COVID-19: frequently asked questions answered
With lots of speculation floating around dentistry about COVID-19, Priya Sharma answers some frequently asked questions.
It has been an unprecedented and surreal year as the world faces the powerful COVID-19 pandemic. The impact in the field of dentistry has been profound.
COVID-19 has become part of our new normal. As such we must adapt our professional lives accordingly. We have been overwhelmed with an abundance of guidance and regulations that have often been vague, in turn creating an infinite amount of questions. In this brief article, we outline practical answers to the questions you have been asking.
How many COVID-19 cases have been reported in the United Kingdom?
The total number of lab-confirmed cases of COVID-19 was 301,555 at the end of July. Sadly 45,961 have died as a result of coronavirus. The highest amount of deaths is in England at 41,360. Clearly this paints a bleak picture. For current statistics you can log onto the following website coronavirus.data.gov.uk.
What are the symptoms of coronavirus?
The symptoms of coronavirus are:
- A high temperature
- A new, continuous cough
- A loss or change to one’s sense of smell or taste (anosmia).
Do I screen members of the dental practice for the above symptoms?
Yes, it is a good idea to screen the dental team upon arrival to the practice. If they have any one of the above symptoms, then they should use a face mask and leave the practice immediately. They should then seek testing.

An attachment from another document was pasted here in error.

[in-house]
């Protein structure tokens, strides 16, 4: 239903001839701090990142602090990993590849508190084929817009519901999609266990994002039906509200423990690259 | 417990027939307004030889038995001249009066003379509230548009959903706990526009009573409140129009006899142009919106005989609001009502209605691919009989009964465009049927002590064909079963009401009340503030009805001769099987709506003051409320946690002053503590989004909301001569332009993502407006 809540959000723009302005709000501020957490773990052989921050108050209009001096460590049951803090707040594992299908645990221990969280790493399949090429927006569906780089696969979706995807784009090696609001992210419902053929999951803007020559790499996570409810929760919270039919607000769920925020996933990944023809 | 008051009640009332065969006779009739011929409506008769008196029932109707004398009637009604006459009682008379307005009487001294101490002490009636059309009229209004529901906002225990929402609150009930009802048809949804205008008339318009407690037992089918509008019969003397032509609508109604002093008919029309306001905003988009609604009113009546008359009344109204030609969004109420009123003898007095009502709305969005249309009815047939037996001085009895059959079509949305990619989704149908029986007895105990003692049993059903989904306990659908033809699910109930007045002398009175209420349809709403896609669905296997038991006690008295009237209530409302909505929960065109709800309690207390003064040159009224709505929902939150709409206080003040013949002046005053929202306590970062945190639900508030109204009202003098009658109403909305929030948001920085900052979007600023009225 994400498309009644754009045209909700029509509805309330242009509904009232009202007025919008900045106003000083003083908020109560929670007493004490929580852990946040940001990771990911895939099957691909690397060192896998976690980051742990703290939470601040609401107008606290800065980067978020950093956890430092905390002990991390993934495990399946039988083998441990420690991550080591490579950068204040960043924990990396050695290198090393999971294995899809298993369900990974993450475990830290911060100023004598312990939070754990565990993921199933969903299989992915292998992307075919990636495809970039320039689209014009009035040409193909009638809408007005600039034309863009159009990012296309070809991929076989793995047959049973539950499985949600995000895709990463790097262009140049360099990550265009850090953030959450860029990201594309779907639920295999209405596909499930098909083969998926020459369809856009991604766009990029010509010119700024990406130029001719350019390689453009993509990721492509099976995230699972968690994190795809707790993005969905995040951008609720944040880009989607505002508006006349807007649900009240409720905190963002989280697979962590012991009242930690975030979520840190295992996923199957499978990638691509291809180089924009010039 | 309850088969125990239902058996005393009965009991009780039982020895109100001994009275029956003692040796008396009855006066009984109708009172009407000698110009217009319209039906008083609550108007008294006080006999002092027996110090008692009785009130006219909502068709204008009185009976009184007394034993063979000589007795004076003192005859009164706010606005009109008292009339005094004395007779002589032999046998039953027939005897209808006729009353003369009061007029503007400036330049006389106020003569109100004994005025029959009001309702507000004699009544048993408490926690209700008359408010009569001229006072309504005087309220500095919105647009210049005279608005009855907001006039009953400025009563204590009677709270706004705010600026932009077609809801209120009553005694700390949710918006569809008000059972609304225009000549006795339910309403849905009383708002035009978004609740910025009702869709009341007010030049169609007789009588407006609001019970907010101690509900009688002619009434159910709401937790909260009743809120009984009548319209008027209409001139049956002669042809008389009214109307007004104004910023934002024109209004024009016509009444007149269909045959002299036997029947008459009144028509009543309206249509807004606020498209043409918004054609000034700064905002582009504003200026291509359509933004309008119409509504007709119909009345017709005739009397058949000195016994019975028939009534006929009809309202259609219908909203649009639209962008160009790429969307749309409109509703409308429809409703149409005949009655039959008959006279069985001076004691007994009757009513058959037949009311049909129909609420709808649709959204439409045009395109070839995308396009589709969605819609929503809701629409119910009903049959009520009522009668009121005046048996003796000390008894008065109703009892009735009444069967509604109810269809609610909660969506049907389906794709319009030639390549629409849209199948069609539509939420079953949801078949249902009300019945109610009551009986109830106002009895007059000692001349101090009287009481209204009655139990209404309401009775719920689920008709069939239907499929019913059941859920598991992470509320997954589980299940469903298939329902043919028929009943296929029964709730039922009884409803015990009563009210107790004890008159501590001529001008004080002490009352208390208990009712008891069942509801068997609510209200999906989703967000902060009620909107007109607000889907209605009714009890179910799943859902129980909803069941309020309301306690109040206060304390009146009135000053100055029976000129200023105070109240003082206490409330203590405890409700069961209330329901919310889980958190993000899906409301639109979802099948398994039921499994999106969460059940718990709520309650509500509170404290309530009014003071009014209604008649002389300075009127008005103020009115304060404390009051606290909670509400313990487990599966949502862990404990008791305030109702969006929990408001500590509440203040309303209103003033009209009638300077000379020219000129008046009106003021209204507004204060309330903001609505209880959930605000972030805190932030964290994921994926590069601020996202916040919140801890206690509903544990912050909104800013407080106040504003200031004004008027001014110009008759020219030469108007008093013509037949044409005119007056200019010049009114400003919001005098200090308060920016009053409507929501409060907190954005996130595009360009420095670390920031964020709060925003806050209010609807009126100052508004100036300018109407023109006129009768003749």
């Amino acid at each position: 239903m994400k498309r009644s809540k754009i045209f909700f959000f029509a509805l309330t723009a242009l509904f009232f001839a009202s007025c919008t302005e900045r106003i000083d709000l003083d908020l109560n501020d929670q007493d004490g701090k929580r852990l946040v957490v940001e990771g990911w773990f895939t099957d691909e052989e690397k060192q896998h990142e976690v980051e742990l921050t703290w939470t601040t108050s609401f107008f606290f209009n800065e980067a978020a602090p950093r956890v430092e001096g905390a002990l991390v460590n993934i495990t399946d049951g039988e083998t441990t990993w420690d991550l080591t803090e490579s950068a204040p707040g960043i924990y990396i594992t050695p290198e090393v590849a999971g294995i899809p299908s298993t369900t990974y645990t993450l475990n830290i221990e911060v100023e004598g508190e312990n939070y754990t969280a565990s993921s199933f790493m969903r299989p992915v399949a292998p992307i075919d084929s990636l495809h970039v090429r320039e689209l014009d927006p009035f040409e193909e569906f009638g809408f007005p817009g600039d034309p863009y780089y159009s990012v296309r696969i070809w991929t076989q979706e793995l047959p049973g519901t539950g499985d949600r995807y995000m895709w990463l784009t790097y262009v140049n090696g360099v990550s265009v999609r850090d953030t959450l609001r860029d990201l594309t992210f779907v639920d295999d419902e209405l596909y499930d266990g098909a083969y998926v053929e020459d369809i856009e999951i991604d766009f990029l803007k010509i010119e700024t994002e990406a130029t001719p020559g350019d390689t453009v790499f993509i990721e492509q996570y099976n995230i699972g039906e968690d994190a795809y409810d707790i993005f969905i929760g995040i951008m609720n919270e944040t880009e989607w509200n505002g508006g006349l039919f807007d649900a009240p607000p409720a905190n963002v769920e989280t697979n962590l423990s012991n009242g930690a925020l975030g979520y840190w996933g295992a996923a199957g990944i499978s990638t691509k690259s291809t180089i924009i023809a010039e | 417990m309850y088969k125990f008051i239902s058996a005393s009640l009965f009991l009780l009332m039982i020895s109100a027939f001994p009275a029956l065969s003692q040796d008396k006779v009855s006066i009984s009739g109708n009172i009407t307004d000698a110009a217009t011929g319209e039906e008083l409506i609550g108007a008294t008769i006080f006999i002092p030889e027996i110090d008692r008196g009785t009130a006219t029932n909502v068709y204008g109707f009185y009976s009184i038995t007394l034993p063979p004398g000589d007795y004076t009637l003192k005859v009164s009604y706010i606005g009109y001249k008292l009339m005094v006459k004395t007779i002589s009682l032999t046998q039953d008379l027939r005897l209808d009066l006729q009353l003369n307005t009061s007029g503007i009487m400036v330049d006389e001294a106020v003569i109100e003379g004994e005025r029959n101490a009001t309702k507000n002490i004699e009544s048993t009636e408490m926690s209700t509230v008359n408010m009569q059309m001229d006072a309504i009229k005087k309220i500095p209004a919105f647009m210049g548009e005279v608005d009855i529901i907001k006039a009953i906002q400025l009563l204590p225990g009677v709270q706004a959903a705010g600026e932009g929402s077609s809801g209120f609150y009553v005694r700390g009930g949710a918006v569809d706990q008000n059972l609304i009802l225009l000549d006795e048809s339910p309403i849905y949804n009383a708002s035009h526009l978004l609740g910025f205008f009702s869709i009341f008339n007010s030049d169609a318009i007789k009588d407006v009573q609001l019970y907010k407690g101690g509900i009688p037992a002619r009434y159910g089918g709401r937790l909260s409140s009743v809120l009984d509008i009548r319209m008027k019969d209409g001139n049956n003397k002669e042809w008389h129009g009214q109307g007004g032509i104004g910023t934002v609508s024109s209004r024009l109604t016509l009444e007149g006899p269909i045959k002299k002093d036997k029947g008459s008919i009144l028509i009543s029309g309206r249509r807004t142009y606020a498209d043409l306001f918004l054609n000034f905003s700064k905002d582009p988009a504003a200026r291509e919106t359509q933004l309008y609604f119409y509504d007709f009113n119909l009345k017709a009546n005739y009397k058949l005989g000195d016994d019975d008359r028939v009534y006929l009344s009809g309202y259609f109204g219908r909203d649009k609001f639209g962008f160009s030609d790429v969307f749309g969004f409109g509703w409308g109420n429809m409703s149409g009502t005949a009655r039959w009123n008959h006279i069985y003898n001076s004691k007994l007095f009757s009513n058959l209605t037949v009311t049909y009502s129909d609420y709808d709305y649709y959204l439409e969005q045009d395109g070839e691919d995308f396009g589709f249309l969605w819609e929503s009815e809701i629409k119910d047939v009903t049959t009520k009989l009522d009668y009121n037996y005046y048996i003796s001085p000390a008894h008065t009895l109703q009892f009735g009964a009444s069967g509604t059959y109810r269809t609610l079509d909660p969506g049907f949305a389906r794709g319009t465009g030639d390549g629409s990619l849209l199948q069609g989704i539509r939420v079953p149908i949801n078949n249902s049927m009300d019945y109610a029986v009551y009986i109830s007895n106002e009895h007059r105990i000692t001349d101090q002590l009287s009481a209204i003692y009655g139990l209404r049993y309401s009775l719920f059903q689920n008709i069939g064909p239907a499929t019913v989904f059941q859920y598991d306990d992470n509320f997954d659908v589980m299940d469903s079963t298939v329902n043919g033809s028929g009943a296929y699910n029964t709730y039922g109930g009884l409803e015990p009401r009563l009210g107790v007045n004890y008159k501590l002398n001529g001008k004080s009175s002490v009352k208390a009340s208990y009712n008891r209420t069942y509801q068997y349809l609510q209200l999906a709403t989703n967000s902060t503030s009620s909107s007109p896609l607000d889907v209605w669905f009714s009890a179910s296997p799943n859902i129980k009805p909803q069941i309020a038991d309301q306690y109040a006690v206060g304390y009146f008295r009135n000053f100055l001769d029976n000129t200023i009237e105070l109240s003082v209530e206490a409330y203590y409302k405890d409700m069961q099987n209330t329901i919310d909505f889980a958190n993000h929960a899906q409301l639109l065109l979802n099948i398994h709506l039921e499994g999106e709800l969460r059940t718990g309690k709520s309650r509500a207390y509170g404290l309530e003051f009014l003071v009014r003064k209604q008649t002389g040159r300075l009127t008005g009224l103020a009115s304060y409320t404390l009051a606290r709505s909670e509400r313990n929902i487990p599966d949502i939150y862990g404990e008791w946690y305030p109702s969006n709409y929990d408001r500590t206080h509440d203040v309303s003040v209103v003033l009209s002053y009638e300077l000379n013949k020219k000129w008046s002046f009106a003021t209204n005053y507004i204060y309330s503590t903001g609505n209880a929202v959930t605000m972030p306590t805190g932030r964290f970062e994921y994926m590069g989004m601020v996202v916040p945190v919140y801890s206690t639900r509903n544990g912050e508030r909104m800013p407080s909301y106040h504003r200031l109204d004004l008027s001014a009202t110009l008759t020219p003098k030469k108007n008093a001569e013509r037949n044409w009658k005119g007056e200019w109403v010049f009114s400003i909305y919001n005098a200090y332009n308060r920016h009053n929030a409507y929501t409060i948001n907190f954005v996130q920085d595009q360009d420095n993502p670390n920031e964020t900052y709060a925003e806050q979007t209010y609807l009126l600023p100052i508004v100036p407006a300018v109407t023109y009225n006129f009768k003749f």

You can book tests via nhs.uk/coronavirus. They should self-isolate for 10 days if their test is positive or they are experiencing symptoms.
What if a member of the practice is living with someone or been in touch with someone with COVID-19 symptoms?
In this case the member of the practice must self-isolate for 14 days from the day of onset of symptoms in their household member.
How does NHS Test and Trace work?
NHS Test and Trace service will alert you if you have been in close contact with someone who has tested positive. They will then advise what to do.
Often they will tell you to isolate for 14 days from your last contact with the COVID-19 positive patient. If you develop symptoms then you should seek testing.
Should dental practices screen patients before attending the appointment?
Yes, absolutely. It is best to screen patients for coronavirus symptoms if they have been in touch with a suspected COVID-19 person or someone in their home is isolating.
You should do this prior to arriving at the practice and then double check when they arrive at the practice.
Can patients receive routine dental care?
We can offer all dental care, including routine care, to patients. However, you must ensure you have the correct PPE and infection control procedures in place.
Can we carry out aerosol generating procedures (AGPs)?
Dentists can carry out AGPs if they appropriately risk assess beforehand. Also, ensure you have appropriate PPE and infection control procedures in place.
Can we carry out AGPs in a windowless surgery?